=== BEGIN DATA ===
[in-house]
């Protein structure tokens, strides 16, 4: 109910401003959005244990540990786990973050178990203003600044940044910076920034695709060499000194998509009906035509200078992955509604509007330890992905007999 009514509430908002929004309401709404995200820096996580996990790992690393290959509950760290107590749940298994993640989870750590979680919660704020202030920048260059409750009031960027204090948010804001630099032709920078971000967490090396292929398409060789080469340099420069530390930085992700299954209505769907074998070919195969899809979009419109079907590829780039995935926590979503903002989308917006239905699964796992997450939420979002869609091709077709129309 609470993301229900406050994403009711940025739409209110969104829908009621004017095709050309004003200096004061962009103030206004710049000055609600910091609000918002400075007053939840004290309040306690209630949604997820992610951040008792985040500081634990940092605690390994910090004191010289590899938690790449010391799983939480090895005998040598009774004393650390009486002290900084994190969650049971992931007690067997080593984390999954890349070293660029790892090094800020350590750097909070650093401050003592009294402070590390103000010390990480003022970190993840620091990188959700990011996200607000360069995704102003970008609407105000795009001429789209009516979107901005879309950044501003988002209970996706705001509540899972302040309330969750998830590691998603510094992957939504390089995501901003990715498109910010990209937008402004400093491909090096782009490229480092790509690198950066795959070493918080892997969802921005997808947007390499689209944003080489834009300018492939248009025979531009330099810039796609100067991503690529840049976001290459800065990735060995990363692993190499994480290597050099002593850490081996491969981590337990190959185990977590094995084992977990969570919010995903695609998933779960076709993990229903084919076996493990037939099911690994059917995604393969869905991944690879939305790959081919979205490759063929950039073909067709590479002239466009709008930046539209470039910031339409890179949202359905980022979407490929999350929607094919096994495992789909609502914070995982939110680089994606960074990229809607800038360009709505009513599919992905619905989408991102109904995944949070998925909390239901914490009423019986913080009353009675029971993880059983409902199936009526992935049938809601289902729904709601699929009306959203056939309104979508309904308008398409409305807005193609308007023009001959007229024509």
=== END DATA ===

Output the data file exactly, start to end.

[in-house]
């Protein structure tokens, strides 16, 4: 109910401003959005244990540990786990973050178990203003600044940044910076920034695709060499000194998509009906035509200078992955509604509007330890992905007999 009514509430908002929004309401709404995200820096996580996990790992690393290959509950760290107590749940298994993640989870750590979680919660704020202030920048260059409750009031960027204090948010804001630099032709920078971000967490090396292929398409060789080469340099420069530390930085992700299954209505769907074998070919195969899809979009419109079907590829780039995935926590979503903002989308917006239905699964796992997450939420979002869609091709077709129309 609470993301229900406050994403009711940025739409209110969104829908009621004017095709050309004003200096004061962009103030206004710049000055609600910091609000918002400075007053939840004290309040306690209630949604997820992610951040008792985040500081634990940092605690390994910090004191010289590899938690790449010391799983939480090895005998040598009774004393650390009486002290900084994190969650049971992931007690067997080593984390999954890349070293660029790892090094800020350590750097909070650093401050003592009294402070590390103000010390990480003022970190993840620091990188959700990011996200607000360069995704102003970008609407105000795009001429789209009516979107901005879309950044501003988002209970996706705001509540899972302040309330969750998830590691998603510094992957939504390089995501901003990715498109910010990209937008402004400093491909090096782009490229480092790509690198950066795959070493918080892997969802921005997808947007390499689209944003080489834009300018492939248009025979531009330099810039796609100067991503690529840049976001290459800065990735060995990363692993190499994480290597050099002593850490081996491969981590337990190959185990977590094995084992977990969570919010995903695609998933779960076709993990229903084919076996493990037939099911690994059917995604393969869905991944690879939305790959081919979205490759063929950039073909067709590479002239466009709008930046539209470039910031339409890179949202359905980022979407490929999350929607094919096994495992789909609502914070995982939110680089994606960074990229809607800038360009709505009513599919992905619905989408991102109904995944949070998925909390239901914490009423019986913080009353009675029971993880059983409902199936009526992935049938809601289902729904709601699929009306959203056939309104979508309904308008398409409305807005193609308007023009001959007229024509």